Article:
I am grateful this year that we will be celebrating Thanksgiving at my daughter's home with just my other daughter's family in attendance. But it's not for the reason I usually give, which is my age. We have not attempted the extended family gatherings for years because our numbers are too large. Sadly, there is now another reason that divides us. Following this toxic, bitter, hate-filled, divisive election, I'm not sure our extended family could break bread together in peace.
Because my daughter was born in November of 1973, by 1974 I was in charge of Thanksgiving for our extended family. I happily accepted this responsibility because Thanksgiving was a holiday I cherished for bringing family together.
Prior to assuming responsibility for hosting Thanksgiving, I have vague memories of growing up celebrating the holiday with my siblings, parents, aunts, uncles, cousins, and grandparents. Of course the menu included turkey, stuffing, and pumpkin pie. The most distinctive item on the table, however, was the sliced jelled cranberries with strange grooves on the side. My father loved this delicacy, but I hated the looks of it. It was only as an adult that I learned this version of cranberry sauce came straight from the can, and that cranberries could actually be tasty if prepared differently.
The Thanksgiving of my daughter's birth definitely gave new meaning to this holiday for me. My parents spent the day with my young son, my husband, and me staring at my belly. I was "overdue" and not in a great mood. I have no memory of what we did to celebrate that Thanksgiving, but I banished my parents by the end of the weekend. Thanksgiving was early that year, November 22. They left November 25, and my daughter was born November 26. Yes, I was a jerk. They literally turned around and came back from Michigan to care for my two-year-old.
After that year, Thanksgiving was all mine, and for 40 years, I hosted it in various evolving iterations. My husband's ever-expanding family lived in town, so they always came. My parents came every year as well. For a time, my siblings and eventually their wives drove in from Michigan. At some point, they had kids and splintered off to celebrate with their own families at home. Still, the numbers grew and grew.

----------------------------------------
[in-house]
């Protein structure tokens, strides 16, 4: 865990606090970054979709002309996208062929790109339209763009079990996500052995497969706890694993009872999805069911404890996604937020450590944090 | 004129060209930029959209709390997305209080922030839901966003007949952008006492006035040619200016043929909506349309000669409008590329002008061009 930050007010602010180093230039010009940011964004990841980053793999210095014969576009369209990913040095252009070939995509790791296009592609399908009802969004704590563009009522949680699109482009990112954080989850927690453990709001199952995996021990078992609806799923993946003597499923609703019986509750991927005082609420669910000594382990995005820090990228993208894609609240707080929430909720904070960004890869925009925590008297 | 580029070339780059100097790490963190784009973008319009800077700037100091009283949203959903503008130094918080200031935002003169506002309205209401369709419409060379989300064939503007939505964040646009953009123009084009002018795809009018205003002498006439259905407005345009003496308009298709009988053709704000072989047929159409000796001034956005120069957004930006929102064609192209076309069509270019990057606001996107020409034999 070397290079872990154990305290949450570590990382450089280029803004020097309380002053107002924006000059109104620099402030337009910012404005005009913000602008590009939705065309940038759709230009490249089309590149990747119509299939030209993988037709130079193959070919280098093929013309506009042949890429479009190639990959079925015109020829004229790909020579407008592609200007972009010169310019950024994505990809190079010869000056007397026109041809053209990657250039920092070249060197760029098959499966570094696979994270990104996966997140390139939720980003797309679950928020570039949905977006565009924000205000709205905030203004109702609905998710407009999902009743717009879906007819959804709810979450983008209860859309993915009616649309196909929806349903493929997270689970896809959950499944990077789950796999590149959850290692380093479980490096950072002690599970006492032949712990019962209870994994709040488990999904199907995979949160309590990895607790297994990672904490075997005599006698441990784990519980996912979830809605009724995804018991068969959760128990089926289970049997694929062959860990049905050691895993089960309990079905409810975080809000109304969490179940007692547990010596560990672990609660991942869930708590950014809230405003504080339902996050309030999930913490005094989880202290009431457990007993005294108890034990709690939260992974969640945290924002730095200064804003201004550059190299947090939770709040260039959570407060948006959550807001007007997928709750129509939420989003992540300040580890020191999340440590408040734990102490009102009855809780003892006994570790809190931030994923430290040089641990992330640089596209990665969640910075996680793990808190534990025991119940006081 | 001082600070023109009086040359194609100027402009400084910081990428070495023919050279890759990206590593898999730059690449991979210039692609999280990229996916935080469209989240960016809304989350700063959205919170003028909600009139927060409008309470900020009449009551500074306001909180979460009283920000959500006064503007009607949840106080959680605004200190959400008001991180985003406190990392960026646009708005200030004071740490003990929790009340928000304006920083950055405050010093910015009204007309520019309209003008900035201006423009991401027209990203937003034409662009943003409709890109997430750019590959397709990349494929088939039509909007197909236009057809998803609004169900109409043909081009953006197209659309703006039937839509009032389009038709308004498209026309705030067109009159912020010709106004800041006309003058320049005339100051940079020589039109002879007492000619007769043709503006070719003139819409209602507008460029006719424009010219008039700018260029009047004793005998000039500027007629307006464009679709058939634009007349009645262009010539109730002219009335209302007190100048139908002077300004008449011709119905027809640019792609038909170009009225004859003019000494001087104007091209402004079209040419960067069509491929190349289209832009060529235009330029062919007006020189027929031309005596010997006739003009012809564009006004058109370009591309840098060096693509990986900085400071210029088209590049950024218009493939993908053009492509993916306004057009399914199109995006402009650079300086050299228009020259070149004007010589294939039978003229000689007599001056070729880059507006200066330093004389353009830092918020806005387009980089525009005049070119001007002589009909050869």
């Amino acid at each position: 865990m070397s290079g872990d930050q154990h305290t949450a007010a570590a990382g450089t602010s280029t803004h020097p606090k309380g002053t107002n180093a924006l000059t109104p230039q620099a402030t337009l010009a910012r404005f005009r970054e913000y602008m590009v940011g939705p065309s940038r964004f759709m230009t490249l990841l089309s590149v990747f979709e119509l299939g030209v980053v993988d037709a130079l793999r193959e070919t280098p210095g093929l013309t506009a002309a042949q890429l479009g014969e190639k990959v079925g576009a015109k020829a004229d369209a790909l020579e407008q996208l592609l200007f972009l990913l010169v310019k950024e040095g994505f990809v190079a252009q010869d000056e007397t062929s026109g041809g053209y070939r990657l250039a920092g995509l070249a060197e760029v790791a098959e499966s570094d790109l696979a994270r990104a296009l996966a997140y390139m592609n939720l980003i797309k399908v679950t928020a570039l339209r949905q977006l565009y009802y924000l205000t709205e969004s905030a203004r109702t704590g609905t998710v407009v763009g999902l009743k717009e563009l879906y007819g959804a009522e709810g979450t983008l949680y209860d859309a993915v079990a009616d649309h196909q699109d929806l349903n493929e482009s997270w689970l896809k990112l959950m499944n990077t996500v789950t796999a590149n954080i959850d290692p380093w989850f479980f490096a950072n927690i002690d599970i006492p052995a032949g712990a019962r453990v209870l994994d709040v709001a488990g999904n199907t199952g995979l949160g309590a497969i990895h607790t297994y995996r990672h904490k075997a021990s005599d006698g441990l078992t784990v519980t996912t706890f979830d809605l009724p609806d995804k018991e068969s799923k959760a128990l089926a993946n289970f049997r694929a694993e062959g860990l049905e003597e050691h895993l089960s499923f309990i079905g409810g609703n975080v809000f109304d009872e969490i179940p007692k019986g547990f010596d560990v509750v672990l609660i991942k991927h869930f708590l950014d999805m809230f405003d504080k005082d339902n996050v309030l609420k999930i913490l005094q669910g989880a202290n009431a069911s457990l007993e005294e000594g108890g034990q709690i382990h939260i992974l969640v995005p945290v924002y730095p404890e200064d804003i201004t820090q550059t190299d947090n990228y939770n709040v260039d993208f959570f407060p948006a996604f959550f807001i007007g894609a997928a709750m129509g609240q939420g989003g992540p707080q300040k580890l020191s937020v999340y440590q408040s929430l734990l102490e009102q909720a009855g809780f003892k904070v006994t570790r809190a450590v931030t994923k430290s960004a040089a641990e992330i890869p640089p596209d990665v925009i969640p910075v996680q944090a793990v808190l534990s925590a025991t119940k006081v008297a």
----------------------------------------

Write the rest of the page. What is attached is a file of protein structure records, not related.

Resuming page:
Life happened. Babies were born, nieces and nephews married and had children, and Thanksgiving had become unmanageable. I was squeezing three tables into my home to accommodate up to 40 guests. I knew my relationship with Thanksgiving was in trouble. It was time for family counseling, as a divorce from this holiday was inevitable. My kids were now married and having kids. It was just too much.
So Thanksgiving evolved once again. My mother-in-law and parents died. My husband's family broke into smaller units to celebrate, and this year it's just two of my kids' families, including six of my grandkids, my husband and me. That's a very manageable number.
So why am I waxing nostalgic about this holiday after the election of 2016? I guess it's because, even though the extended family broke up years ago for logistical reasons, I can't imagine how we could have celebrated together this year. The divisive political climate split our extended family into separate camps. Despite our love for one another, it would have been challenging to celebrate our blessings together. This year, there would be more anger than gratitude around the table.
Like many families, ours is still trying to find its way past the bitter political differences that divide us. May our political wounds begin to heal. May all of the other divided families in our country find the path to remembering the love they share.